It was my last night at the Rann. Incidentally, it also turned out to be the full moon night of Sharad Purnima. So a night drive into the Rann was next on the agenda—a fitting finale to my Rann Safari. As we set of towards the Rann after a sumptuous Gujarati dinner, the full moon was already above the yonder horizon—saturating the entire landscape with its cool brilliance. It was yet another unforgettable experience. We spotted a feeding wolf, a few wild access, several nocturnal birds and even a solitary Rabari with his flock of sheep—the latter, quite oblivious to the fact that for miles around him there was nothing but the desolate wilderness of the Rann.

And as I boarded my bus back to Ahmedabad, I began to realise, for the first time, the vast potential the Little Rann of Kutch held as a unique and somewhat offbeat tourist destination. And what better place to base your safari than at the Desert Coursers Camp in Zainabad. In fact, it is the only place in the Rann with adequate facilities and properly organized safaris geared to initiate you into the nuances of this wild wonderland.


The Gir Forest at Sasan, 65 kilometres from junagadh, is the last natural habitat of the Asiatic lion—a species which had become almost extinct at the beginning of this century. The story goes that Lord Curzon, the then Viceroy of India, was invited for a shikar (hunt) by the Nawab of Junagadh. This evoked a reaction in certain quarters and the appropriateness of hunting down an endangered species was questioned. Hearing the public outcry, it is said that Lord Curzon cancelled his visit and instead advised the Nawab to declare the lion a protected animal.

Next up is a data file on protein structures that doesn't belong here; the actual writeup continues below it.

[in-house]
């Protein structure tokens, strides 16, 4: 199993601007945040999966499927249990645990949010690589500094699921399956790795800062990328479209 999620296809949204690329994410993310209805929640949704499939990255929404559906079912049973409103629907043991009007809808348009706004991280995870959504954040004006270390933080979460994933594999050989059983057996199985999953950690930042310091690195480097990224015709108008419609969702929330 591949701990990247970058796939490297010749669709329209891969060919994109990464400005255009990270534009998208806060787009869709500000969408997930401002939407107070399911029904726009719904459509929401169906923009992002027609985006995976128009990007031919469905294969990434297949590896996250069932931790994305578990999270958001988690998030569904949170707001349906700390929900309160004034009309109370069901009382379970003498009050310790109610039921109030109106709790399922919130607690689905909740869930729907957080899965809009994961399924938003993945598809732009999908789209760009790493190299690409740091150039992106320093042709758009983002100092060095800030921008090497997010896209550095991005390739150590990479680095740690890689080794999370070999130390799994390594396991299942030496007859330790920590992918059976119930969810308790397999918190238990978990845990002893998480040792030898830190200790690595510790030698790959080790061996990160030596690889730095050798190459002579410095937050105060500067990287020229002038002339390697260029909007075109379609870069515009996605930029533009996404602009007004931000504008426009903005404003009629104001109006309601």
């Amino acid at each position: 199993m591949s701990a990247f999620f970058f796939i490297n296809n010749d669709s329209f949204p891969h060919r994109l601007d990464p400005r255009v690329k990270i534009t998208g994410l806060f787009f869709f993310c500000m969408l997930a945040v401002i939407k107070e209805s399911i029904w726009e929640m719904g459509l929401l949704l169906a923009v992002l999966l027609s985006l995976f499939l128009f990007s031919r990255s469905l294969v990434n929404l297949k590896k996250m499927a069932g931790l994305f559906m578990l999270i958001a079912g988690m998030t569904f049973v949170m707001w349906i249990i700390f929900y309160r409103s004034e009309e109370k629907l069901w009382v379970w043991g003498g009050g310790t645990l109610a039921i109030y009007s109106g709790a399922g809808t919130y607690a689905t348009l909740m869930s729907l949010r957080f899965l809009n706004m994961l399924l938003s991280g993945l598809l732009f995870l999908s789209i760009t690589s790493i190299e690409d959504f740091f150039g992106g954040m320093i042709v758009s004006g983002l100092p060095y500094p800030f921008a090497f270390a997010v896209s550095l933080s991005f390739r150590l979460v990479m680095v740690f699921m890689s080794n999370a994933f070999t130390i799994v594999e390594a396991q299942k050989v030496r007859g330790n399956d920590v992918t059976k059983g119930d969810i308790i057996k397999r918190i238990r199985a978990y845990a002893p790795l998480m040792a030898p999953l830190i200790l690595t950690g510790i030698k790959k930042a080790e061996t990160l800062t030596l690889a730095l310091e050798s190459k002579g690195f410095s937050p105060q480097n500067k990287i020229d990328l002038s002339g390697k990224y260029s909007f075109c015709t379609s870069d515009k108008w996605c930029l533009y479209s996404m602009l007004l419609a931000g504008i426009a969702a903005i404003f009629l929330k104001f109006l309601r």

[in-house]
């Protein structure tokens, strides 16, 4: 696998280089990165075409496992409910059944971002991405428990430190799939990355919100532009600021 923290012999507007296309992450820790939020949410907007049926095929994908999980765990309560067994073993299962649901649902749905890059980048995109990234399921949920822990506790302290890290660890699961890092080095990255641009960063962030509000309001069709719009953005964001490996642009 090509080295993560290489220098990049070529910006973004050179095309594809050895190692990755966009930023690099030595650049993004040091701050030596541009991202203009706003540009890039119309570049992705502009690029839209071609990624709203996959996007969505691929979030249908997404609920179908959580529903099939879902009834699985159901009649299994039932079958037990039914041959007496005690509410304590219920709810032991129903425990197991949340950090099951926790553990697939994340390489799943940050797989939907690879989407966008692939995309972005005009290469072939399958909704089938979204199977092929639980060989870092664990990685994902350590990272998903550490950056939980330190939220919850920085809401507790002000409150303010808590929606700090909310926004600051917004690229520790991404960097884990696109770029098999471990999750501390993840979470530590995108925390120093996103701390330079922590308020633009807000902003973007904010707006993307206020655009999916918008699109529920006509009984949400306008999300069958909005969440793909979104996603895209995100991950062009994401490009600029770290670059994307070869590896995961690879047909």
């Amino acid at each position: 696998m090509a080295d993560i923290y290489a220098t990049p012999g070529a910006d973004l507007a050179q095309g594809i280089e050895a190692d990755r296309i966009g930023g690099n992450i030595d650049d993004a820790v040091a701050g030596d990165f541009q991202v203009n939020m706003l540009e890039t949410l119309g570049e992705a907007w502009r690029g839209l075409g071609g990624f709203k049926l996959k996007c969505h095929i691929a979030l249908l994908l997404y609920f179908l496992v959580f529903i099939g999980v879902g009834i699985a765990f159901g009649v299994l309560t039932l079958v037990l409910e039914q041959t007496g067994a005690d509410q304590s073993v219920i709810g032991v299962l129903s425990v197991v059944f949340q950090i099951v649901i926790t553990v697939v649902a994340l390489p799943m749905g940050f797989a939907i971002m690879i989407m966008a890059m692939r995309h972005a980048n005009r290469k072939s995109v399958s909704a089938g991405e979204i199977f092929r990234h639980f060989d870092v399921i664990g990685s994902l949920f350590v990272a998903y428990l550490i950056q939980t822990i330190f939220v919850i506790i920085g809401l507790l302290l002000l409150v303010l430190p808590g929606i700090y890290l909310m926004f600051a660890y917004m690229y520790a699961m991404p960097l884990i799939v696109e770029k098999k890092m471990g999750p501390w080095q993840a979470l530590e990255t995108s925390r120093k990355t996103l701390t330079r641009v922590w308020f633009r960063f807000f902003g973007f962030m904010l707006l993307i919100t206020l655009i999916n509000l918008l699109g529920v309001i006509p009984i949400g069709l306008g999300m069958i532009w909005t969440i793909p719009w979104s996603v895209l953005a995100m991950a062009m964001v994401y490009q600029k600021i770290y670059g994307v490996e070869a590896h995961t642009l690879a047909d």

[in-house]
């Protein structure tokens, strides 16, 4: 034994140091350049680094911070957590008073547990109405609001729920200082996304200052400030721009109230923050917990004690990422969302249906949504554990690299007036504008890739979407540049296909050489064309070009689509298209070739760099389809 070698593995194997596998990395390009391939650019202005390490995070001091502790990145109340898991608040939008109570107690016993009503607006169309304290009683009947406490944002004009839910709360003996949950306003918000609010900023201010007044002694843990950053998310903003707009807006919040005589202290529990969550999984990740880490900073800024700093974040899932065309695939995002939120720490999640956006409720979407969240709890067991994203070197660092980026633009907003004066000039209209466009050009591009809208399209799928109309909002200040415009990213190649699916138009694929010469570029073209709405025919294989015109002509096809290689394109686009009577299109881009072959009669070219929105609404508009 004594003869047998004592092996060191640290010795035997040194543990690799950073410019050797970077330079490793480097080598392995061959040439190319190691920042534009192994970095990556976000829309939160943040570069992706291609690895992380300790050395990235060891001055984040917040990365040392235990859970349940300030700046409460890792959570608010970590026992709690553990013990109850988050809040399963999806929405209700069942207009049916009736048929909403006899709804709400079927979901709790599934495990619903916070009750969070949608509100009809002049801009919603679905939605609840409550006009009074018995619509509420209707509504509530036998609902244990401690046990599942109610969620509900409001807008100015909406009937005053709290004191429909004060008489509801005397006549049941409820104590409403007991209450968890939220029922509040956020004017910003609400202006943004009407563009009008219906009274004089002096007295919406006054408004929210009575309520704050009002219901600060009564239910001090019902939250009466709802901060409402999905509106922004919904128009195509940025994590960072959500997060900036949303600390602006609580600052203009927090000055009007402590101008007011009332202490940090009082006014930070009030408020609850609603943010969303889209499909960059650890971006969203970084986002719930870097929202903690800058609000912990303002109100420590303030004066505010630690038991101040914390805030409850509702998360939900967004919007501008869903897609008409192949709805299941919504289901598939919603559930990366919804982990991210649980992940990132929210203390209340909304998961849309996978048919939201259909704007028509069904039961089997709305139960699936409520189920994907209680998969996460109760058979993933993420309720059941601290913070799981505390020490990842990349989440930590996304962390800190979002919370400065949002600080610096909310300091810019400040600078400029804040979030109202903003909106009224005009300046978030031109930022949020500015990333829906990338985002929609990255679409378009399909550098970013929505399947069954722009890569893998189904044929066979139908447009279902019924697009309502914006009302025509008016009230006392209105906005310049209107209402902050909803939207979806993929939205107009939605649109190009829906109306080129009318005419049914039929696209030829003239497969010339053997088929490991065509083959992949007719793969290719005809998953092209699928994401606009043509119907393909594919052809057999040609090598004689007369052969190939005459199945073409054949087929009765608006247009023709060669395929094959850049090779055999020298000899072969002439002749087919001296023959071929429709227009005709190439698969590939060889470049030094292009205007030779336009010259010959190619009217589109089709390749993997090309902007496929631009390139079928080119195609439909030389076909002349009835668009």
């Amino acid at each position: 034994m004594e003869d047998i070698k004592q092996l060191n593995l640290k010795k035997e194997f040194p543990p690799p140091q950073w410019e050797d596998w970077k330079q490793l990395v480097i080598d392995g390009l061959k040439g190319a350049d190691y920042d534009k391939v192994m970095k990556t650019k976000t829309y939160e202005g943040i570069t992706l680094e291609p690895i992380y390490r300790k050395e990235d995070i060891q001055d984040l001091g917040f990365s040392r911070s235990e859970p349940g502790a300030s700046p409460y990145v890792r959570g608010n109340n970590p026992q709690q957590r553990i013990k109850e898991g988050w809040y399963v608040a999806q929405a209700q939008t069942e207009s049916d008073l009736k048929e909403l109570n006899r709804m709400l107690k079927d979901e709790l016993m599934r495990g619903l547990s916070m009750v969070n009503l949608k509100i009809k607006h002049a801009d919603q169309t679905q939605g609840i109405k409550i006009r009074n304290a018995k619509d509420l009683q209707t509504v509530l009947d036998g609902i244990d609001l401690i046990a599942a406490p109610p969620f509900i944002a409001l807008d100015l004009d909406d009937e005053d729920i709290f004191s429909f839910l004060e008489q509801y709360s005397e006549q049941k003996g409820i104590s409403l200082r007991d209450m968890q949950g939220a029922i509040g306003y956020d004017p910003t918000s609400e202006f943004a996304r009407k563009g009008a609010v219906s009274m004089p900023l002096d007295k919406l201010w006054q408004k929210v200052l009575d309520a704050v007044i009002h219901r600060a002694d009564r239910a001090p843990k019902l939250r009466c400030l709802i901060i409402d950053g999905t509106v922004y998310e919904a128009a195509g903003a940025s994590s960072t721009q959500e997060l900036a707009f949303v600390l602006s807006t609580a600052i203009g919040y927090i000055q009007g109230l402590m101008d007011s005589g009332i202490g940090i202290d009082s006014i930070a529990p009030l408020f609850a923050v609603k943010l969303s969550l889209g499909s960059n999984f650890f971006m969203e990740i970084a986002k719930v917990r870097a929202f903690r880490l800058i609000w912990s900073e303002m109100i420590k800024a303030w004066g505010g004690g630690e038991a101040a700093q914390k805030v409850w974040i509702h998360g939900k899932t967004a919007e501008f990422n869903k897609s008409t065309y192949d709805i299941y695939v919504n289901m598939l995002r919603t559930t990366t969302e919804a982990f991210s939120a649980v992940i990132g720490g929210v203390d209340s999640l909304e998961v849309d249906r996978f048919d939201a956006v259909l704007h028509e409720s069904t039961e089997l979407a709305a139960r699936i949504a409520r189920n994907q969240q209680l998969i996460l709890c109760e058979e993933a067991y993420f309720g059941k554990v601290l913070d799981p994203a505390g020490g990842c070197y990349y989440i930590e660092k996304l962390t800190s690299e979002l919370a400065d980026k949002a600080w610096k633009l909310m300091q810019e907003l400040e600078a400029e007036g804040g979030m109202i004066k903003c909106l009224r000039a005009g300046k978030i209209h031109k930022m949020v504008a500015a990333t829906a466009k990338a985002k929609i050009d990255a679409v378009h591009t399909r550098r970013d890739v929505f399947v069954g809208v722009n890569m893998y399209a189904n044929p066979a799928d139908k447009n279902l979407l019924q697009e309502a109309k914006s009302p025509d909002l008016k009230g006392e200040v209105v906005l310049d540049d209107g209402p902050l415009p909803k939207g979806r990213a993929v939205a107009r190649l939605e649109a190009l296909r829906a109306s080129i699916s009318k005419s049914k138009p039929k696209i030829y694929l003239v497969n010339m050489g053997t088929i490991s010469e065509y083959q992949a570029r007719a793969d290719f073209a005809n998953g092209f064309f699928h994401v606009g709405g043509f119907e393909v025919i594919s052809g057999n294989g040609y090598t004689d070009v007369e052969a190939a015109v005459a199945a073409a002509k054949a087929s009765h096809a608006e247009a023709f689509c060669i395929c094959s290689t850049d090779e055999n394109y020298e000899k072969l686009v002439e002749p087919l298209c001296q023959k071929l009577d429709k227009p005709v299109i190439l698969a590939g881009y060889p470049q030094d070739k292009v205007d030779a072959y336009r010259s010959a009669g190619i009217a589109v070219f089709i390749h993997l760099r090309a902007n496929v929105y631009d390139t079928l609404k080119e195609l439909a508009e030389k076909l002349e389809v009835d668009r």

The Sasan Gir Wildlife Sanctuary, as it is called, spread over 1,400 square kilometres of area is primarily meant for the protection of the Asiatic lion. The terrain is mainly undulating with several rivers flowing through the region. The forests vary from open scrub, dry deciduous and thorn forests to ones with evergreens.

Apart from lions which are normally to be found in packs of eight or 10, the Park also supports a variety of other fauna. These include bears, hyenas, foxes, many species of deer and antelope like the nilgai, chinkara gazelle, chowsingha and barking deer; panthers and monkeys. The marsh crocodile also finds ideal habitation in the Park’s many rivers and a crocodile breeding farm has been set up at Sasan.